I'm in the midst of state exams at the moment, but I couldn't resist the temptation to post. I have received a number of requests to publish something in my journal, even though no one bothers to comment - hence why I assume no one is reading, which is why I don't post. It's all very cyclical, you see :P
Two questions were looming on my mind as I wrote this in May 2010.
1. Having just encountered the most misanthropic individual who served me at the local supermarket, I started to wonder what the life of a scan-man involved.
2. What do people think about before they die? People's lives don't flash-before-their-eyes". It makes a good film sequence, but I bet it's rubbish!
This also became my creative writing piece for the Crime Writing topic we did at school, hence the extremely stitled middle section for genre subversive effect (I can't write anything abiding by the rules of the genre without it sounding like a Junior Nancy Drew paperback).
In fact, my first draft for Crime Writing was a story about online cannibalism (inspiration: Armin Mewes, google him, what a freak! xD). I had written 300 words and submitted it to my teacher who looked at me as if she wanted to call the police, so I started from scratch and ended up with this!
Anyway, I hope you enjoy this - even if it's just for the soccer ;D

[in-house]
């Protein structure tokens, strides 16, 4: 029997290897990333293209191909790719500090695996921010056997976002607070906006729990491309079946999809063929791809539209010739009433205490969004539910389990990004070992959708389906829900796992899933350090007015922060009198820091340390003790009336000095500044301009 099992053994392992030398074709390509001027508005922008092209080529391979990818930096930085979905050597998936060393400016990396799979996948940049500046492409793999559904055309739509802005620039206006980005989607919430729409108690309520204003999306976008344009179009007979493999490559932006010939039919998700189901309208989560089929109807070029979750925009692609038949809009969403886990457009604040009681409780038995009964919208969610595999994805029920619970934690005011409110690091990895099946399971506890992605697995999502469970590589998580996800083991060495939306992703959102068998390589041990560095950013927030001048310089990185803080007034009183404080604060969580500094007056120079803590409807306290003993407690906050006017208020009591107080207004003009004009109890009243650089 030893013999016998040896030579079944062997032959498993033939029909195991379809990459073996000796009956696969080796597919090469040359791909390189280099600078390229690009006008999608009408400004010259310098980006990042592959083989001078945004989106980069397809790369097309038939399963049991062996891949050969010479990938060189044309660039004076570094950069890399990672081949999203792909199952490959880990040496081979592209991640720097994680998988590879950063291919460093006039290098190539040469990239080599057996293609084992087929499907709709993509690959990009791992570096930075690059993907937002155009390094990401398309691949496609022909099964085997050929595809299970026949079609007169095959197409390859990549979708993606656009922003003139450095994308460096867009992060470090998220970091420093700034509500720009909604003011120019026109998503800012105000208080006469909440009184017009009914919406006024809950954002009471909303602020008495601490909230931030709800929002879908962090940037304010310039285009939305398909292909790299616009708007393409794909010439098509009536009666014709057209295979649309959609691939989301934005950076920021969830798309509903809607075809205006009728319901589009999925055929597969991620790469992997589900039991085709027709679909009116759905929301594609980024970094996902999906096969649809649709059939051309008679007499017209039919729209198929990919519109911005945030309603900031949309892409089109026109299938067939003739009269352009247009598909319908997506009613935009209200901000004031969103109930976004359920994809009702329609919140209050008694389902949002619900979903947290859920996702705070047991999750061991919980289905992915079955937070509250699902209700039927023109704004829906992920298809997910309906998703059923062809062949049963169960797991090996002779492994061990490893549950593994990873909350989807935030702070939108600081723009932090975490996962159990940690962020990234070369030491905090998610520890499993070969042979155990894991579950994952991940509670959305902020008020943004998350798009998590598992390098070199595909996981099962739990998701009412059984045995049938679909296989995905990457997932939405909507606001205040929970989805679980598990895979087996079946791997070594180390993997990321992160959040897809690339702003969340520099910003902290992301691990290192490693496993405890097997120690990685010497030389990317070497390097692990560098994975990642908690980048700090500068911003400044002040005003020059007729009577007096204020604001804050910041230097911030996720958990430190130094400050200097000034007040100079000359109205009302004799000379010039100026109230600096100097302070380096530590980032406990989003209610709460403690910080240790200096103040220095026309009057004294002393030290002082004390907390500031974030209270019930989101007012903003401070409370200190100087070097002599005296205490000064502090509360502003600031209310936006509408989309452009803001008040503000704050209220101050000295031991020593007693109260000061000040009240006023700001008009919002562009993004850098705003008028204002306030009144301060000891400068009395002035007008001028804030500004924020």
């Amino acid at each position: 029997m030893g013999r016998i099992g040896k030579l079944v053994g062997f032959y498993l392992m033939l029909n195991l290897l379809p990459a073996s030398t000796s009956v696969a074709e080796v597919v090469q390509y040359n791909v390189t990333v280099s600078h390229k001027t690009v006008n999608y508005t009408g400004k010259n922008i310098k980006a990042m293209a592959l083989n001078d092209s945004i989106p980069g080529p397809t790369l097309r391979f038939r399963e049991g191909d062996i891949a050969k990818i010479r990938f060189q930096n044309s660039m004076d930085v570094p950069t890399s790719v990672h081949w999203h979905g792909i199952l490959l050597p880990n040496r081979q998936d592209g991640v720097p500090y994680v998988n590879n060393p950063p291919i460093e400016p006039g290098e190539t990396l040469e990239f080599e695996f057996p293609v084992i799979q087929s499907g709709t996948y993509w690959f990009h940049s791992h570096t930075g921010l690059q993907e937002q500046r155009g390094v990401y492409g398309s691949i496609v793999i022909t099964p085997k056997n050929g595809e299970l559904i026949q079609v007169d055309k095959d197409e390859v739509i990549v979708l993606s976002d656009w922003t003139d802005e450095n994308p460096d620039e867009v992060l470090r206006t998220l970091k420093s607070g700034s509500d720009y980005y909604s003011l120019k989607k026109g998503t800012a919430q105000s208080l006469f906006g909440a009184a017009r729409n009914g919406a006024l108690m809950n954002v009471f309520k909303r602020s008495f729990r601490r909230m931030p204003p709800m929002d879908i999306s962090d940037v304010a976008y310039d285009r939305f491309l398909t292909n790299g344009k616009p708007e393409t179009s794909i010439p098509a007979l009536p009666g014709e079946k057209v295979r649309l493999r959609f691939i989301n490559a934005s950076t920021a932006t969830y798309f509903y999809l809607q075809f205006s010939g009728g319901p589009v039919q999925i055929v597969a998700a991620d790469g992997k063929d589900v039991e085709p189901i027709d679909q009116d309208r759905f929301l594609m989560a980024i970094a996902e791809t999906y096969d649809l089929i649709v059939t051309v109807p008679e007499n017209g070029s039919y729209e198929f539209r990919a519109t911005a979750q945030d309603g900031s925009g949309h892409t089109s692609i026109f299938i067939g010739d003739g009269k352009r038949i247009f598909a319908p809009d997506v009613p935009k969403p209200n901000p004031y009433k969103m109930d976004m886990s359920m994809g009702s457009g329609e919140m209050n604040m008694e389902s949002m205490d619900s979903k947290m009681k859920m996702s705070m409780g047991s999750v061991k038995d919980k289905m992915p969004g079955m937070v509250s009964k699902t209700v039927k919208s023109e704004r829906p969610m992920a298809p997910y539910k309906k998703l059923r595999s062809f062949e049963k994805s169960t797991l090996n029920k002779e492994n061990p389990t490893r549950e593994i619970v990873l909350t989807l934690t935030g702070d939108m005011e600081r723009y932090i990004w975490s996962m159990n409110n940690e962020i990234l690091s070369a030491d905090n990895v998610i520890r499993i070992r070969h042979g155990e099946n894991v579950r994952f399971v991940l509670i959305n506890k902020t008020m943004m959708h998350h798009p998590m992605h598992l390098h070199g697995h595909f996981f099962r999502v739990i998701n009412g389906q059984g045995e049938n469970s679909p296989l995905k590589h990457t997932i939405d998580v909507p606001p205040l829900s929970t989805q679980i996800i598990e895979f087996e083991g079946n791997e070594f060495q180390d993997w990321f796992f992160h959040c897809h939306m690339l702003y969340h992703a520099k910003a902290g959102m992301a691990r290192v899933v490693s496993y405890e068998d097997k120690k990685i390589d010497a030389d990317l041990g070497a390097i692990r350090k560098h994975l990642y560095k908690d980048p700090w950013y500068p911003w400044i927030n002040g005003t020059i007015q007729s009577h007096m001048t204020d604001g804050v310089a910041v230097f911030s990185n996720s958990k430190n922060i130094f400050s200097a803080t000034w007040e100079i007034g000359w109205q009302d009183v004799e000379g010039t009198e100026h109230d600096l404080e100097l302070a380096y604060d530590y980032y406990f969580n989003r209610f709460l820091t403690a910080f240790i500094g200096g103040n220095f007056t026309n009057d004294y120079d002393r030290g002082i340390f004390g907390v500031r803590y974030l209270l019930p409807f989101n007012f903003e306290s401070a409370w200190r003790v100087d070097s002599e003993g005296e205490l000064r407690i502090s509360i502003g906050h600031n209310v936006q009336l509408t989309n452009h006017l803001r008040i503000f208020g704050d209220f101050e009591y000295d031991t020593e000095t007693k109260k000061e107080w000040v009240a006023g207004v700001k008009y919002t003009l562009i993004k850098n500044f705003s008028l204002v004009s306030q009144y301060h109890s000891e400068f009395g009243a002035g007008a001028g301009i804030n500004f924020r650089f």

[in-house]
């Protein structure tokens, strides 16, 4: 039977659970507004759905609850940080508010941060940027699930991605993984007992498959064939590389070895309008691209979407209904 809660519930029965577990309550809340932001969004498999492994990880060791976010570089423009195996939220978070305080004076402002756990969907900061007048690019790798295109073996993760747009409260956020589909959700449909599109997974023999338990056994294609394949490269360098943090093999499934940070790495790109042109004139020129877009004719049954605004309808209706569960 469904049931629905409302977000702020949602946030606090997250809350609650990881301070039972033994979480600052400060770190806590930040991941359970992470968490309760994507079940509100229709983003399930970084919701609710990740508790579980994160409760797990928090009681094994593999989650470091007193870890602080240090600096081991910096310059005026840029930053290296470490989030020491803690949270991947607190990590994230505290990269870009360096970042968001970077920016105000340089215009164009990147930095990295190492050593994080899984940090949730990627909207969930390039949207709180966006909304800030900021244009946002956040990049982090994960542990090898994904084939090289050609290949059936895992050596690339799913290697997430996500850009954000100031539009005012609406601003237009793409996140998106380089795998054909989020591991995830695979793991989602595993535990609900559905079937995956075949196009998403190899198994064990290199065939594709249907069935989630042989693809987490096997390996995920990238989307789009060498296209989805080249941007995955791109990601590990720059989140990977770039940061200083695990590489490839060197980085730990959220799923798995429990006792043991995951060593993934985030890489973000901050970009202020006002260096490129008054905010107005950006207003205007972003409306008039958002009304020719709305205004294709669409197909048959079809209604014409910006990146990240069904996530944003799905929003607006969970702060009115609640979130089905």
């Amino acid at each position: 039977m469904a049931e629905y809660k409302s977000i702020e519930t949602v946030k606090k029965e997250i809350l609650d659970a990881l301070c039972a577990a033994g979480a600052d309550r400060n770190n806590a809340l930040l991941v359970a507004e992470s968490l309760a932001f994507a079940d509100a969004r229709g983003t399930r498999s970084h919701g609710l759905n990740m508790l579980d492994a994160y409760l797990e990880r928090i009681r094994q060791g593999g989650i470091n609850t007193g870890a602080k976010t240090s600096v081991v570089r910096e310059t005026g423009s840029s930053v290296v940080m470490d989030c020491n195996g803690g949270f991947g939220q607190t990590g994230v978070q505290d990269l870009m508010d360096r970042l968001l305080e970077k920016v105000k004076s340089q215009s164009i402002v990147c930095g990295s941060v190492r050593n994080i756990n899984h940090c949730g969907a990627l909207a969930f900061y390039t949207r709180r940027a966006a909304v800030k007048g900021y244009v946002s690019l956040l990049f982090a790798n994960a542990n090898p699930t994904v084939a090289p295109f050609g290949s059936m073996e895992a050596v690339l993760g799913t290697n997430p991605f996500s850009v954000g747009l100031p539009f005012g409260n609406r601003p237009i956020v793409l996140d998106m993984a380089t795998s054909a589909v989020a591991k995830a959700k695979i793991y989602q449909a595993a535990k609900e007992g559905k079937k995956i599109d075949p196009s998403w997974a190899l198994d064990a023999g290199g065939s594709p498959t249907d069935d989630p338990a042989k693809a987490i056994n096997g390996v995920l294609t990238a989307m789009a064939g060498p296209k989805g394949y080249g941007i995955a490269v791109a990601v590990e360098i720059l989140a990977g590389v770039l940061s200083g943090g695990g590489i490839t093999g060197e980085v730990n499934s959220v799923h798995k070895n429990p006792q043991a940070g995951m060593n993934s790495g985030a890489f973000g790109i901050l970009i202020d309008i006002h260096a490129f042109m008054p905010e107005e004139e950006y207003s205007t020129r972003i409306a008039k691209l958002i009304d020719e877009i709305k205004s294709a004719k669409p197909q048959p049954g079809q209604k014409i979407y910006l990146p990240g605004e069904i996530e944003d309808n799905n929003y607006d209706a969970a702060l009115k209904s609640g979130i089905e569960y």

Felipe let out an exasperated sigh as he glowered menacingly at the endless queue that stretched before him. Thursday nights were the bane of his existence. Once again, he found no escape from the excessively generic muzak that dominated the airspace which deafened the pneumatic hiss of his cash register. Slumped over his work station, his head throbbed in a seizing pain as he clutched at his temples in an attempt to regain composure, but to no avail – his brief serenity interrupted by the screams of a toddler throwing a tantrum amongst the confectionery in aisle three.
It was happening again. Hands shaking as perspiration began to collect at the nape of his neck, Felipe fumbled with the “Register Closed” sign. He sensed thirty pairs of eyes channel their collective irritation and rage at his general direction as he gingerly slinked away from the register, yelling, “I’m taking a break!” at his manager, who was nowhere to be seen.